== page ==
Tsukemen in Hong Kong: The Art of Dipping Noodles

Tsukemen in Hong Kong: The Art of Dipping Noodles

Dipping noodles have firmly become a favourite of mine, more so than ramen, and I have found two great places in Central and Wanchai that are as authentic as it gets

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obsessedwithnoodles  obsessedwithnoodles  | over 2 years ago

Top image / foodsaketokyo


I have been a regular at Shugetsu on Gough Street ever since discovering tsukemen a few years ago, the prospect of a huge heap of fresh thick noodles hot or cold piled on a wooden mat, then dipping them into a separate bowl of intensely fragrant fish and pork bone broth brings true comfort.
Tsukemen preserves the tenacity of the noodles fairly well as they are not immersed and served in hot soup like the ramen, the taste is all the more concentrated as the rich broth clings onto the noodles. This dish is also all the more fascinating in light of how it was first invented in the 1950s, the story has it that the late renowned ramen master Yamagishi Kazuo from Tokyo wanted to put together a quick meal for himself and his staff after the lunch service, a customer spotted the “tsukemen” and repeatedly urged the chef to put it in the menu, and as they say, the rest is history.

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After it was invented some fifty years later, I think Shugetsu (first set up shop in Matsuyama in Ehime prefecture–about a sixty-minute ferry ride from Hiroshima) is credited for bringing the tsukemen concept to Hong Kong. The Gough Street shop is small and charming (true to Japanese style from hangers on the wall to the wooden industrial aesthetic design), noodles are made fresh everyday at the shop premise, with wheat and flour mix varying depending if it is made for tsukemen or ramen (tsukemen is much thicker and despite probing the shopkeeper steadfastly refused to give away wheat to flour ratios). The price is the same whether one wants 100, 200 or 300 grammes of tsukemen–a nice gesture particularly for those with a big appetite. Whatever the weight I normally polished off the whole plate without fail.


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The icing on the cake for me is that it also serves ice cold draft Suntory premium malt beer (okay I would prefer Ebisu but that is hard to come by), there is no better way to chat on the latest and round off a meal by the cozy noodle bar. I was there as recent as last week, and everything is just as delightful. I also read that Shugetsu does not use preservatives, the broth is stewed with sardines and special sauce that are locally sourced in Ehime, seaweed from Hokkaido, and the flour for the noodles is from Japan (of course!).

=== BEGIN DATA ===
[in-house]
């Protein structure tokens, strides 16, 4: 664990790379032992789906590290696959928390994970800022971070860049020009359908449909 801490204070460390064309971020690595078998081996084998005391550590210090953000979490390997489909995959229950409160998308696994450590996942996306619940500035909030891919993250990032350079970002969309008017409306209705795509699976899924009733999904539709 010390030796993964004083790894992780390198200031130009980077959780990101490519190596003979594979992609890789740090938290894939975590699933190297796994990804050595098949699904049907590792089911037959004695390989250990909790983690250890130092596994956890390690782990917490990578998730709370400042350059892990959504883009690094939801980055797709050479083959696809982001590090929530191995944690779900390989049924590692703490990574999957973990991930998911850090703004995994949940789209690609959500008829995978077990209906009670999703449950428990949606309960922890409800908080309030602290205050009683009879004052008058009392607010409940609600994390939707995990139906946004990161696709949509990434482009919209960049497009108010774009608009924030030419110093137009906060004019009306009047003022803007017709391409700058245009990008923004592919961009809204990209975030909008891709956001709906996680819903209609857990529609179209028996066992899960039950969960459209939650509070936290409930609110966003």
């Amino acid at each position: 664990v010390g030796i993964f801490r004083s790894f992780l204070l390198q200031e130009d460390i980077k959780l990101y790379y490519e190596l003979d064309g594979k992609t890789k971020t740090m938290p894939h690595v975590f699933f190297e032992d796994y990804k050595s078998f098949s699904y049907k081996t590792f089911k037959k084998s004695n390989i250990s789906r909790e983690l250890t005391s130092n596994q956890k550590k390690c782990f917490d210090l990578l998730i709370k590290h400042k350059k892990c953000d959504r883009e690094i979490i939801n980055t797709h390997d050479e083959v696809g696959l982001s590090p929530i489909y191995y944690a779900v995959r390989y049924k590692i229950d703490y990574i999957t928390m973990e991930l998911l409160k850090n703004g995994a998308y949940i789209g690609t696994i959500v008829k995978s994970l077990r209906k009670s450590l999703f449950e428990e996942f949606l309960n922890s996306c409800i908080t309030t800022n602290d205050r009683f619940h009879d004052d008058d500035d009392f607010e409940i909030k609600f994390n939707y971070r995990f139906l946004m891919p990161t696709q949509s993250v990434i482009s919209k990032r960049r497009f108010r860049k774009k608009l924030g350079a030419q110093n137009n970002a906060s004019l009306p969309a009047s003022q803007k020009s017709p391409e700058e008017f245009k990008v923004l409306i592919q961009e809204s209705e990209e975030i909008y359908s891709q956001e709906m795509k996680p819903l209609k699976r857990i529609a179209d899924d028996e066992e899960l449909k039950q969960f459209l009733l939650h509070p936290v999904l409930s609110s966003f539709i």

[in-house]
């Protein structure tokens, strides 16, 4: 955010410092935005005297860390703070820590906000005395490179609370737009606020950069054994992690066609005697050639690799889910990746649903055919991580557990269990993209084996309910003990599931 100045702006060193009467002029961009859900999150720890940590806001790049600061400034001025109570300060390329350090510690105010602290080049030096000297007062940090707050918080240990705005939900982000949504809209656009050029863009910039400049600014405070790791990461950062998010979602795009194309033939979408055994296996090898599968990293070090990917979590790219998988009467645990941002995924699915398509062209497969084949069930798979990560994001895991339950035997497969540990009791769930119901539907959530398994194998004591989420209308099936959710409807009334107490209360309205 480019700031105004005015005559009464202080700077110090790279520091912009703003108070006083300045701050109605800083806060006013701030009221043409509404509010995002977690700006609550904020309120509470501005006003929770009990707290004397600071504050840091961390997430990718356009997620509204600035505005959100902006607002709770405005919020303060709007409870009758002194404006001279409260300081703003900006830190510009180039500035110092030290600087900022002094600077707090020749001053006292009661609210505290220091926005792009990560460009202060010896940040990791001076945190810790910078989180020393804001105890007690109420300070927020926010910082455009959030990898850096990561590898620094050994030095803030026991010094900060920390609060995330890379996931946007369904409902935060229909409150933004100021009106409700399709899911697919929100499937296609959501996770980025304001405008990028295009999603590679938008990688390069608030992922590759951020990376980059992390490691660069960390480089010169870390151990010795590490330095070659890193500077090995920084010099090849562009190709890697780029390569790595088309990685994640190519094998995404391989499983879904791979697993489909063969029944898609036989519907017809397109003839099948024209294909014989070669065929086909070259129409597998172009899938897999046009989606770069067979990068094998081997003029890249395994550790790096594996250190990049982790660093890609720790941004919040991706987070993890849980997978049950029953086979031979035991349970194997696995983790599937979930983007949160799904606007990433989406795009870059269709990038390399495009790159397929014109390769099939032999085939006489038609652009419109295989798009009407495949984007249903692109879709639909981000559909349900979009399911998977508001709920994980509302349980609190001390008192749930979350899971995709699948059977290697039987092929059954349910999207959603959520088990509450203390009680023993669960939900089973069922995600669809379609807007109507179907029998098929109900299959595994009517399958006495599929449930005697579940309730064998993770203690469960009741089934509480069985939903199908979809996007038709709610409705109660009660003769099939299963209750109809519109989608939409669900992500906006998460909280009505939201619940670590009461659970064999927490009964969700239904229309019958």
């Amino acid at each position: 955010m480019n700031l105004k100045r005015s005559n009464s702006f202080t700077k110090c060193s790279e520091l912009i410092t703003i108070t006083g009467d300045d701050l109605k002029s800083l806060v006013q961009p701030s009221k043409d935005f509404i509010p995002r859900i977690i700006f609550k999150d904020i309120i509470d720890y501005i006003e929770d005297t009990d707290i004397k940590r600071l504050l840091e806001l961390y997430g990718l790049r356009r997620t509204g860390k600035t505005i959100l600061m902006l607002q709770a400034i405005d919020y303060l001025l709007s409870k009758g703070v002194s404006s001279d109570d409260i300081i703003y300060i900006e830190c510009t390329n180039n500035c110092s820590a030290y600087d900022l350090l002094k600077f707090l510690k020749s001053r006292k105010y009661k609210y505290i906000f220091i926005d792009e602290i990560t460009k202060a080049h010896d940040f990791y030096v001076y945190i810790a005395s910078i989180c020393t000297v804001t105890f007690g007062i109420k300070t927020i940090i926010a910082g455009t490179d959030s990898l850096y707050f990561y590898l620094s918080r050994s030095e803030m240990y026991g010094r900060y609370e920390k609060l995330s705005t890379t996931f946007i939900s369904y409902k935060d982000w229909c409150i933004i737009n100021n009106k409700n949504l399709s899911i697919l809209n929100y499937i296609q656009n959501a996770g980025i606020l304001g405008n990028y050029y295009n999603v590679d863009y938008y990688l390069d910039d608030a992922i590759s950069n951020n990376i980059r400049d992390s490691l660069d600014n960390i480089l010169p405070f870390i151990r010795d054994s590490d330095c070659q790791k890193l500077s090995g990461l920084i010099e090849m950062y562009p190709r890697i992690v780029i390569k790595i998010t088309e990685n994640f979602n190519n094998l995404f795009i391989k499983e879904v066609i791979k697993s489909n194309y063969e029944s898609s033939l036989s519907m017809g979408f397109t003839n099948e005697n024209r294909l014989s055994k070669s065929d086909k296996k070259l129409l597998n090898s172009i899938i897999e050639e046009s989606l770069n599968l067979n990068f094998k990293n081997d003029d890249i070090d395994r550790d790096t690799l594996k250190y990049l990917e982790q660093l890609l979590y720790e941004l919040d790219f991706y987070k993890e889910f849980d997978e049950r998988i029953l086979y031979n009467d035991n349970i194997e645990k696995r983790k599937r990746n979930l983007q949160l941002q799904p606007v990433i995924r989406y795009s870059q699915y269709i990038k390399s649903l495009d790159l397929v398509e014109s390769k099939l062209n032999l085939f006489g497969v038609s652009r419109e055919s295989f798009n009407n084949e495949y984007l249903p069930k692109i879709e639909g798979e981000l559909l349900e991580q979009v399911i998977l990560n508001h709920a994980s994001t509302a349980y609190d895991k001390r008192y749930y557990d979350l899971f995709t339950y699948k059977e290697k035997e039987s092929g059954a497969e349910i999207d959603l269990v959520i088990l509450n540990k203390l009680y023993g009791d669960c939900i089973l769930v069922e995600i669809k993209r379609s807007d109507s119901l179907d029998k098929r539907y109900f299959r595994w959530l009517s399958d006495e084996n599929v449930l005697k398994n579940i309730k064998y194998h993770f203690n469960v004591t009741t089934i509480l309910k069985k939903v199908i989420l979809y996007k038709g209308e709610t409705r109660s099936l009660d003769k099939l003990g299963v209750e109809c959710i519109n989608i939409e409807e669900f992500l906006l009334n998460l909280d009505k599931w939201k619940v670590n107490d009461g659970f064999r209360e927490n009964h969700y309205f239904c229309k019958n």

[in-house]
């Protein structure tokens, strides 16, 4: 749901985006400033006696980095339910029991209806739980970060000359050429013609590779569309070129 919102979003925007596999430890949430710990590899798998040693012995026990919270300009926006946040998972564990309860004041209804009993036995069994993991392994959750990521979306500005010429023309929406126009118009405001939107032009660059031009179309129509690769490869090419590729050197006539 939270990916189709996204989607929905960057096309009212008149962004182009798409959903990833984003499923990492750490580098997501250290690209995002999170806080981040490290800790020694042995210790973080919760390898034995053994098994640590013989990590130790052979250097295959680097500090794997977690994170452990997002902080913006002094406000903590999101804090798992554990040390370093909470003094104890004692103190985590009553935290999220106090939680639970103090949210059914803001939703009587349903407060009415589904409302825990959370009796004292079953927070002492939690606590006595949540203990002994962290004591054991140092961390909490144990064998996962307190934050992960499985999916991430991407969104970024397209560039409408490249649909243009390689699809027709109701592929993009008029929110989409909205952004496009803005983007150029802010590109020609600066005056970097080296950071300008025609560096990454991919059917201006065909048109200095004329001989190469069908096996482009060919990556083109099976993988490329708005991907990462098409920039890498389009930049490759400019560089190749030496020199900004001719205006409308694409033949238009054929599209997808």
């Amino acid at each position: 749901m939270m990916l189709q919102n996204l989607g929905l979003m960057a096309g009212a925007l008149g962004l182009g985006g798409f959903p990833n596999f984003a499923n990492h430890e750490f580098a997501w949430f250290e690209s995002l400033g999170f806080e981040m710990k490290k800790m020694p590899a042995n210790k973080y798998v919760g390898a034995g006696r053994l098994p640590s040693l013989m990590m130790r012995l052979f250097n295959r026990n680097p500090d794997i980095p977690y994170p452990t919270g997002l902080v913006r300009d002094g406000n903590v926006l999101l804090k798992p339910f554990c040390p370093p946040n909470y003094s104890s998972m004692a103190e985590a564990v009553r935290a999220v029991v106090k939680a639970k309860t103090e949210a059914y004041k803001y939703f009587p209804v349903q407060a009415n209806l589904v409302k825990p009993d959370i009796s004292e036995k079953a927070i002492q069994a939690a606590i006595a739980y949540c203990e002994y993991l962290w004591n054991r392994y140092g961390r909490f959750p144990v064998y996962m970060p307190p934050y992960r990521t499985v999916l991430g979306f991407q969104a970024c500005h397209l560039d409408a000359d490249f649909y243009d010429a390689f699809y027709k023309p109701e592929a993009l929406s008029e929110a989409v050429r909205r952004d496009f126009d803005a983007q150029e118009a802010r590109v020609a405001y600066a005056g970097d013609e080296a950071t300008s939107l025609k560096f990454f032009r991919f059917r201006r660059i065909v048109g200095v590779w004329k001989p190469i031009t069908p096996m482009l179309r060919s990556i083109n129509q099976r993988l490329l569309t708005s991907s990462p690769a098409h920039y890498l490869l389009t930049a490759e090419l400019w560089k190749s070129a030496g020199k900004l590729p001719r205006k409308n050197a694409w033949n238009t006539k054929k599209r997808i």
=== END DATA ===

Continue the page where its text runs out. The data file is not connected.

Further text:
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Not usually very dogmatic, I am also not easily swayed, and the tsukemen served in Tokyo Agura on McGregor Street took me by surprise. The owner happened to be at the shop when we popped in for dinner (a basic no-nonsense type noodle joint), he comes from Tokyo and speaks surprisingly good Cantonese and of course is friends with the Shugetsu owner. His noodles are imported from Japan, and whilst not freshly made on the spot, each bite tasted as delicious if not more so than Shugetsu’s. This goes back to the eternal question of whether fresh noodles are better than dry ones (likewise for pasta). I still think generally fresh noodles have the upper hand but on this occasion admittedly the imported noodles definitely seemed to have more bite. The dipping broth has a very distinct flavour (salt or soya sauce), stewed for hours with pork, chicken, mackerel and other good stuff, making it an excellent combo.

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I am glad tsukemen is starting to catch on in Hong Kong, with places of outstanding quality remaining faithful to authenticity. Once our noodle cravings kick in, there are some serious contenders in this city that stand up to even those in Matsuyama or Tokyo!


Shugetsu

5 Gough St, Central 

Tel: 2850-6009


Tokyo Agura

19 McGregor St, Wan Chai

Tel: 2886 3226


obsessedwithnoodles

obsessedwithnoodles | hong kong

food snob...not really...but the bar is set high.

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